COLUMN: Helping people talk about mental health


I felt mixed emotions when Prince Harry recently spoke out about seeking help to deal with the grief and trauma of losing his mother as a child, 20 years after her death.

In part, I was moved by his bravery in speaking out. In part, I was excited at the positive impact his public statements (along with those of the Duke and Duchess of Cambridge) could have.

And in part, I was saddened by the memory of the 12-year- old Harry walking in the funeral procession all those years ago and how small and isolated he seemed, despite a world grieving alongside him.

Mental ill health carries a lot of stigma. Despite growing exposure in the media and many celebrities and other public figures showing support and openly talking about their own issues, the reality is that for many of us, mental health is still a taboo and something we feel we can’t talk about.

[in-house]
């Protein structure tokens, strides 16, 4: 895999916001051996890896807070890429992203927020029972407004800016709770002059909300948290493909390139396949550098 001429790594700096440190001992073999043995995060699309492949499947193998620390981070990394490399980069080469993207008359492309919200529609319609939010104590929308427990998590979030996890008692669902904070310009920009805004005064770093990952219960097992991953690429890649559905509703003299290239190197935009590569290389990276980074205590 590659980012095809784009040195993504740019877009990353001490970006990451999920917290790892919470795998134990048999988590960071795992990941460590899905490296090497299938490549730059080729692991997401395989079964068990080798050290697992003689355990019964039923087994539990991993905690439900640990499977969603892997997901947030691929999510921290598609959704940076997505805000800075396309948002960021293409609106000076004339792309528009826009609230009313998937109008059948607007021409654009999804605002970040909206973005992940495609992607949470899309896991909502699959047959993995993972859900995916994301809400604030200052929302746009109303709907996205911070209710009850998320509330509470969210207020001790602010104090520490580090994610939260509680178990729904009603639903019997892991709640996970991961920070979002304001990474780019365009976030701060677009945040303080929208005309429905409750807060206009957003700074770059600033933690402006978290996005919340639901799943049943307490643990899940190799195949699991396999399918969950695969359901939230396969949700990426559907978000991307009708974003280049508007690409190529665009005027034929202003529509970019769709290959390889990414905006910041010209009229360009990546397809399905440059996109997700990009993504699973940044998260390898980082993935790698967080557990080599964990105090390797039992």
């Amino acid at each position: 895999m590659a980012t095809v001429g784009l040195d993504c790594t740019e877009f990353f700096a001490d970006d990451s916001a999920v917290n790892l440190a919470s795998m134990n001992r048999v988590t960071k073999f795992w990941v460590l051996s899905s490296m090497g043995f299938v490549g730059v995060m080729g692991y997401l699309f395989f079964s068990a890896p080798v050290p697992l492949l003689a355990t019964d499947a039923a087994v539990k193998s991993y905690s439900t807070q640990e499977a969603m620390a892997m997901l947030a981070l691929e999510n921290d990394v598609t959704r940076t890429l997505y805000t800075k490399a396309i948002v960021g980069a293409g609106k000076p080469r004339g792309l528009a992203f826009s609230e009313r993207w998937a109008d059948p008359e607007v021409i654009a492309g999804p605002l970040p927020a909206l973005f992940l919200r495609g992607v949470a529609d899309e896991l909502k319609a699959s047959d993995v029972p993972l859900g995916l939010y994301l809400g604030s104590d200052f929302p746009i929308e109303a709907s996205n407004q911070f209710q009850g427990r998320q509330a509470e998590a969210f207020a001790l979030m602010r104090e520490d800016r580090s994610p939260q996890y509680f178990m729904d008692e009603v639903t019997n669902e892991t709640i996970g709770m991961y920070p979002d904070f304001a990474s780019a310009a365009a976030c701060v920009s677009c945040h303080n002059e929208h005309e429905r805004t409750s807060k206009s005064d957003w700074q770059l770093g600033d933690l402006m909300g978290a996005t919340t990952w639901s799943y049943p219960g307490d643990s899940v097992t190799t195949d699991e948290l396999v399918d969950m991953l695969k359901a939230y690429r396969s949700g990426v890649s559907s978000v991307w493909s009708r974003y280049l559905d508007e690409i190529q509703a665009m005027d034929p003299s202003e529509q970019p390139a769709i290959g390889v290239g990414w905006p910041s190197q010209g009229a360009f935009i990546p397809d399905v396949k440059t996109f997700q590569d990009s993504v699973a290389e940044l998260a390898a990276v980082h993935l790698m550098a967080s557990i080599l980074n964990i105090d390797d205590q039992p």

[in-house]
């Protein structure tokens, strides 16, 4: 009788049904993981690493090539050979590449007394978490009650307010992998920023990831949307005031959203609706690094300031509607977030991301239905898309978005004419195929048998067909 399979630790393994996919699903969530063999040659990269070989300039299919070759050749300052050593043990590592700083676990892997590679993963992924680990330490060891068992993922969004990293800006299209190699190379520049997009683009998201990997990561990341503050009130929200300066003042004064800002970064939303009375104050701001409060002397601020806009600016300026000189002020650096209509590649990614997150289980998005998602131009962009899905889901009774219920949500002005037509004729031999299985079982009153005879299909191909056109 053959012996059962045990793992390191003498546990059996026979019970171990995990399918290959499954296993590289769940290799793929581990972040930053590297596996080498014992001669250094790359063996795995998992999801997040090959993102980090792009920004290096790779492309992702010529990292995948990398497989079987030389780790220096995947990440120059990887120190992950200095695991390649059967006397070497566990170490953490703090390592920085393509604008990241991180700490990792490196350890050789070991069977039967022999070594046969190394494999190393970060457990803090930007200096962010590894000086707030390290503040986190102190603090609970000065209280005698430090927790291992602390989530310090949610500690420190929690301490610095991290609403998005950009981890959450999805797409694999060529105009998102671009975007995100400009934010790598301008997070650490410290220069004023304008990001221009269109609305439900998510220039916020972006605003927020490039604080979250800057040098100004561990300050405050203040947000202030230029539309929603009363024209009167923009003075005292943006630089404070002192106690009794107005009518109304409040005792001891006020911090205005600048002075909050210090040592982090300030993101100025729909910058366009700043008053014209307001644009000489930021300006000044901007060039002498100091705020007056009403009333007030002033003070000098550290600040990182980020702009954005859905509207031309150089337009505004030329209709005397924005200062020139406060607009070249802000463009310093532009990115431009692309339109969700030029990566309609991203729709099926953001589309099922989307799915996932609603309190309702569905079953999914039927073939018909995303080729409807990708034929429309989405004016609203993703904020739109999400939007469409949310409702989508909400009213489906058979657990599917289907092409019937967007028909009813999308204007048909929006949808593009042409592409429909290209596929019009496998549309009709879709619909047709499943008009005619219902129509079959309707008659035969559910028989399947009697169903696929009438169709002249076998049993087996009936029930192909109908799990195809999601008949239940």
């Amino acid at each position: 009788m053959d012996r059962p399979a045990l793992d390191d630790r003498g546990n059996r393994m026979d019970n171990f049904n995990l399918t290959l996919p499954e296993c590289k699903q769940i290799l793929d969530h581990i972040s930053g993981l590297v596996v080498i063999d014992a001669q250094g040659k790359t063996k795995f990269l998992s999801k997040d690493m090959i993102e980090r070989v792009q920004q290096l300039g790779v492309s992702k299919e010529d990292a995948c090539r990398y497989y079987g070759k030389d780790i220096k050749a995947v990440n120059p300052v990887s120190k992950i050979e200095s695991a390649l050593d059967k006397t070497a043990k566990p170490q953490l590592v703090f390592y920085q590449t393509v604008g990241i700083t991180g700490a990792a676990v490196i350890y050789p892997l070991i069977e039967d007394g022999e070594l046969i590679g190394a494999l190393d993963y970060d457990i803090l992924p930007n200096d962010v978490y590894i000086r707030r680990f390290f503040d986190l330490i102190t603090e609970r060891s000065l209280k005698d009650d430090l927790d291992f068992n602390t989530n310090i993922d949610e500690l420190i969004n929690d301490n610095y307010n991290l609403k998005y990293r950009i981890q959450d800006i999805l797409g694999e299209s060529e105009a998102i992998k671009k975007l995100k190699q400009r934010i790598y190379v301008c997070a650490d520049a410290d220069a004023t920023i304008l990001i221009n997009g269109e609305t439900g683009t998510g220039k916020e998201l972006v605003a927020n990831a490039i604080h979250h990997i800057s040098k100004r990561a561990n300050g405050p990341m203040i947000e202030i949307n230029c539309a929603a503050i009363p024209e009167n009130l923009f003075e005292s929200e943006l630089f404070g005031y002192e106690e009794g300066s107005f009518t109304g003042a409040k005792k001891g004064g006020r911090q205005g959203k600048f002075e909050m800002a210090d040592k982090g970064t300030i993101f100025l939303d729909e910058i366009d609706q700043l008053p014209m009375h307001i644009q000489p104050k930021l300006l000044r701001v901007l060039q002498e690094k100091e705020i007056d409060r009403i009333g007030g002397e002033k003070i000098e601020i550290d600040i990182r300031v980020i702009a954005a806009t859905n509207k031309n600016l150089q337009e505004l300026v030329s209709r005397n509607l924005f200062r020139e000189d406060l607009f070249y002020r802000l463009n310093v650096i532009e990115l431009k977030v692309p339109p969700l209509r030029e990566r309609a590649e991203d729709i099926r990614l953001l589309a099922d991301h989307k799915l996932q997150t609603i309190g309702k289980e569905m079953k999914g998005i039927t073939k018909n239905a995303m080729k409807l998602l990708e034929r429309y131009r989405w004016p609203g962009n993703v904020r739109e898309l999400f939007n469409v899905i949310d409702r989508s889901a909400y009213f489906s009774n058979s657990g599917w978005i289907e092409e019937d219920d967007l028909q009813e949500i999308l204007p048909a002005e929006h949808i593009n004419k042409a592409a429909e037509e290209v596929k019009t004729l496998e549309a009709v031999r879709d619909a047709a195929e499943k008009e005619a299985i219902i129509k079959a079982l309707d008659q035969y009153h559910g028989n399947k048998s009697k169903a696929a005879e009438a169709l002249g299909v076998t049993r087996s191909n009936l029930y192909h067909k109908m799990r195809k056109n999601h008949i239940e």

Mental Health Awareness Week (8 to 14 May) is a great opportunity to remind us that anyone, at any point in their life, may experience mental health problems.

Many people, if they can make contact with services like those of Lincolnshire Partnership NHS Foundation Trust (LPFT), will recover from episodes of mental ill health.

However, for some, the support they need is to help them learn to live with their illness.

LPFT has introduced a Recovery College in our county. The college is a new approach to mental health based on education. It gives people hope that they can live a fulfilled life despite mental ill health, and helps put them in control of their own lives.

For more information about the Recovery College go to

Paul Devlin, is Chair of Lincolnshire Partnership NHS Foundation Trust